An important section of the new IPCC report that made the headlines across global media, suggests that methane emissions have contributed to as much as 30-50% of the global temperature rise.
So far, most of the world’s efforts to combat climate change have been addressing CO2 emissions from human activities. And indeed, carbon dioxide is the largest contributor to global warming, as science has shown.
But with carbon being in the spotlight, methane (CH4) hasn’t gotten anywhere near the attention it may deserve.
Earlier in 2021, a large-scale UN study proved the impact that methane has on the environment, and this new report has demonstrated that the gas actually adds roughly 0.5C to the current warming.
Almost 2/3 of methane emissions are man-made
Further, the report outlines that while 40% of the world’s methane emissions are produced by natural sources, the remaining 60% results from human activities, such as agriculture, waste dumps, and, as the report emphasizes particularly, the natural gas industry.
A spike in methane emissions since 2008 has been traced back to the fracking rush in the US. And in 2019, the levels of CH4 in the atmosphere reached record highs.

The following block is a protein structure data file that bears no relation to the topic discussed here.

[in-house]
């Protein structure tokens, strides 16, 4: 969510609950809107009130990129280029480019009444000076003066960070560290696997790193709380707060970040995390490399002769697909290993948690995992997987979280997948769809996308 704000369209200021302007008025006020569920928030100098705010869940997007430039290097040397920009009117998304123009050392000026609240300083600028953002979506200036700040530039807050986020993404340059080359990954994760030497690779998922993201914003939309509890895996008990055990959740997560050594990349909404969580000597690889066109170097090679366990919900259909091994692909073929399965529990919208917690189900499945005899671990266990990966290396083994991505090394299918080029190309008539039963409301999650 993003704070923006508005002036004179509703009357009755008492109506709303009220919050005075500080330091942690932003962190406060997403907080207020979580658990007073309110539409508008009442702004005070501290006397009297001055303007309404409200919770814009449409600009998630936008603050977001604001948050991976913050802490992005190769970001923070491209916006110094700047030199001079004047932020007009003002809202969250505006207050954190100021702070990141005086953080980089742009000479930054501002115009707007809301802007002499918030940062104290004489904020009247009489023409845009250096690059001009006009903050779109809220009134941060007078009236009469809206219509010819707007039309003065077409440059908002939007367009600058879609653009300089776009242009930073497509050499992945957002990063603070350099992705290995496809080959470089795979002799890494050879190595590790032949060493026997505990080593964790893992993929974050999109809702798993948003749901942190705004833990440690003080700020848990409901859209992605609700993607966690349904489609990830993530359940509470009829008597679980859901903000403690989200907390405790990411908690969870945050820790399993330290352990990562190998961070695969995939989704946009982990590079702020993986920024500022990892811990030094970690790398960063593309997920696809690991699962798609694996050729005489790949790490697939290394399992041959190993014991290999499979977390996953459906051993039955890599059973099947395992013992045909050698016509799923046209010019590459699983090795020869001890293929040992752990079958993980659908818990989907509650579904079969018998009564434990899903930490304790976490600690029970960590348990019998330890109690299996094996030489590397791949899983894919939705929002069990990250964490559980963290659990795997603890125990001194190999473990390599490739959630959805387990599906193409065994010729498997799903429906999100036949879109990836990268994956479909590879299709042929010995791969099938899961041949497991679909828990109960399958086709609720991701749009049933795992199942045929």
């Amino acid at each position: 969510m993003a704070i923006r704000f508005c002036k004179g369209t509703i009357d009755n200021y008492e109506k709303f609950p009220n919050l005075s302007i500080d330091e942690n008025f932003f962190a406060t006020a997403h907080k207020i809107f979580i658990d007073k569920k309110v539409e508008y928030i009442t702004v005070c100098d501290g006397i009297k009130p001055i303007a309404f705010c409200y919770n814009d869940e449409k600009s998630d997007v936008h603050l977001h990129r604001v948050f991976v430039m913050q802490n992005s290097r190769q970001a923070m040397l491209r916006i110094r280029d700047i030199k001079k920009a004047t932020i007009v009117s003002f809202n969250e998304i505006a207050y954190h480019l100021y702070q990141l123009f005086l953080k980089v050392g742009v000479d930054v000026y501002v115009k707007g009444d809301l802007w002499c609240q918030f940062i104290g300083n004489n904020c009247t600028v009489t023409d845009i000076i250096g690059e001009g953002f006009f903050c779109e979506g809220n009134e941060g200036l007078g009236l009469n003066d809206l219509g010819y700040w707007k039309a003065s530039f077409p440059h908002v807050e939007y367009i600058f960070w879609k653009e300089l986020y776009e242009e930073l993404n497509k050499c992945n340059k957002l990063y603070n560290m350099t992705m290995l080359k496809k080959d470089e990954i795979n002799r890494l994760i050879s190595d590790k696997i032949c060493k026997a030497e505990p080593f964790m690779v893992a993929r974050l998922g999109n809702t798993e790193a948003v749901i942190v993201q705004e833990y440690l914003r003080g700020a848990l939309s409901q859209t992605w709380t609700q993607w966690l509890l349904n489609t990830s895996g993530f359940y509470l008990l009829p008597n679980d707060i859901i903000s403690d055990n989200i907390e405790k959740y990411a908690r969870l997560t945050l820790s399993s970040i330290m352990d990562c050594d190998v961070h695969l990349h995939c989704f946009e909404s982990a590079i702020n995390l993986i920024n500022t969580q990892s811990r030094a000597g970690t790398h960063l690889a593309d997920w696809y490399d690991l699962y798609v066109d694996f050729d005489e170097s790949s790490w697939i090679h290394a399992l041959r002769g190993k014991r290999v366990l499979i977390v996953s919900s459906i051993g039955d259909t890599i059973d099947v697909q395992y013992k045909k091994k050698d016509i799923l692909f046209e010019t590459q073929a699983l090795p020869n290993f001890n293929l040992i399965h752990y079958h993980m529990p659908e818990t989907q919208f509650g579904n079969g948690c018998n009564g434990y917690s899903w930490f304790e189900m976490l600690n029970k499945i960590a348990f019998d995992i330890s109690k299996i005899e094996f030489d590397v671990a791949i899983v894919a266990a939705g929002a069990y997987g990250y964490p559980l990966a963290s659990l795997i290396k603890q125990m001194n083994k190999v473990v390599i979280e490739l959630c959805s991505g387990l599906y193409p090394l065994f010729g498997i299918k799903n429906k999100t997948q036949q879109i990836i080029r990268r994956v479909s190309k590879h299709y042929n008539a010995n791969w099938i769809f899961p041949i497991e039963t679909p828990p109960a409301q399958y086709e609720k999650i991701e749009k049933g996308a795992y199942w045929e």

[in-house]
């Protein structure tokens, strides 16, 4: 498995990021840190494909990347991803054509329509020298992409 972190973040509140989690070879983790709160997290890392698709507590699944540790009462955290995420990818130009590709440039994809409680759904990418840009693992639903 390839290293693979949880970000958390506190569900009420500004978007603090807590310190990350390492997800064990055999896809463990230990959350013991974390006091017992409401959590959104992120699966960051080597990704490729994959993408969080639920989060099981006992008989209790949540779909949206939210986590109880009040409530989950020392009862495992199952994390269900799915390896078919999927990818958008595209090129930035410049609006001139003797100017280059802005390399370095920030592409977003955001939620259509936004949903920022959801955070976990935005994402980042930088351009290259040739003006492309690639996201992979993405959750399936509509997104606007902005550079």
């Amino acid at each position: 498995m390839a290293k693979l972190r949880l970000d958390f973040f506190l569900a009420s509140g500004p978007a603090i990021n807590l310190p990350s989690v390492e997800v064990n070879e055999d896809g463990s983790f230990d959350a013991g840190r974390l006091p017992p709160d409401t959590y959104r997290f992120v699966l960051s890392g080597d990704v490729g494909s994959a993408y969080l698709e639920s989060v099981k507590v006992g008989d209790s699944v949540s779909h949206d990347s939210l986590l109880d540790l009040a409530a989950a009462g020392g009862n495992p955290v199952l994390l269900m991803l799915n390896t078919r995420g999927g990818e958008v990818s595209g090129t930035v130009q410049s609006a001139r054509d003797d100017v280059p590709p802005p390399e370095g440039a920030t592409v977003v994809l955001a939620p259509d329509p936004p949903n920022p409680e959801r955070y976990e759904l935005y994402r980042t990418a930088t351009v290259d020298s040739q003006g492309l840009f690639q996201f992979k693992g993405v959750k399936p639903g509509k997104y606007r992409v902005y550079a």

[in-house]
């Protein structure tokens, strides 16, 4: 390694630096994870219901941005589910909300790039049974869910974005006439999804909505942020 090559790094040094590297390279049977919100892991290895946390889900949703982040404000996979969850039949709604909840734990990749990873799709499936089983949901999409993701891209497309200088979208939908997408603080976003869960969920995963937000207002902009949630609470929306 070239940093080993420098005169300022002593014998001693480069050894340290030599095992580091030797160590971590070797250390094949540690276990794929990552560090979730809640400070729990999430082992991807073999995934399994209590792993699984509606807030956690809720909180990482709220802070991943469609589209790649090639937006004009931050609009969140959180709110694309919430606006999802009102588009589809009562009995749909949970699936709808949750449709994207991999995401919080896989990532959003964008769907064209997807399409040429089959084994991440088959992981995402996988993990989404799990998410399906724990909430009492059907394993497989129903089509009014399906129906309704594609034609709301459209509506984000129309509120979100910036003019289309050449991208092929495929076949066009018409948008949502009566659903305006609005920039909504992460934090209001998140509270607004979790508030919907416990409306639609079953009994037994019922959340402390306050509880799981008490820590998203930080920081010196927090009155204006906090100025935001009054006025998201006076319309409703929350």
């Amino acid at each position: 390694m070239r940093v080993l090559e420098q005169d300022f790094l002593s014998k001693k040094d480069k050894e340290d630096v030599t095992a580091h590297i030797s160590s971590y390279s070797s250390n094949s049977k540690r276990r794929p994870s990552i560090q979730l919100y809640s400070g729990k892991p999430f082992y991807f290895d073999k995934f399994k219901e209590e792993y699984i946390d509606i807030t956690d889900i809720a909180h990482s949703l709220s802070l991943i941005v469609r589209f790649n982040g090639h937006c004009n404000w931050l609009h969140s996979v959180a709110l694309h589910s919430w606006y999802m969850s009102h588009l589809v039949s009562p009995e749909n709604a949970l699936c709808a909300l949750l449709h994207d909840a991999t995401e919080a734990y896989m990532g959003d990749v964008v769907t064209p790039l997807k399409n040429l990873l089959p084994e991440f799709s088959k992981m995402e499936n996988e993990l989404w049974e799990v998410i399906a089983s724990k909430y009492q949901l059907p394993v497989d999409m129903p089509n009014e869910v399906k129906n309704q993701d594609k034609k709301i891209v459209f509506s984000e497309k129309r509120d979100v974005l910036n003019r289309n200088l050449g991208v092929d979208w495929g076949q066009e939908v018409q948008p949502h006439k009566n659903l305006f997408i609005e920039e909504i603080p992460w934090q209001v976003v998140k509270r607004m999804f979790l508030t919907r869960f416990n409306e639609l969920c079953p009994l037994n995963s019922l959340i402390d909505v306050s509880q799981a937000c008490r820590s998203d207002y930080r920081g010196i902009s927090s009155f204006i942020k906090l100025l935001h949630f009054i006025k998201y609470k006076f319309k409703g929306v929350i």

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Scientists’ main concern with methane is its warming properties that over a 20-year period of time have been found to be 84 times higher than those of CO2.
There is one positive element in methane, compared to CO2, however, and that is it’s far less long-lasting in the atmosphere. The report’s authors have estimated that if we were to stop all methane emissions today, we could achieve the same CH4 levels in the air of 1750 by the end of this century.
In more realistic terms, the report suggests a 40-45% cut of methane emissions over the next decade could result in a 0.3C reduction in the global temperature by the year 2040.
A recent investigation revealed massive methane leaks in Europe. The investigation is still ongoing and is led by the Clean Air Task Force. James Turitto – the person who filmed the leaks visited 150 oil and gas facilities in seven countries with a $119,000 camera built to “see” methane in the air. Footage from it showed the release of large volumes of methane at 123 out of those sites.
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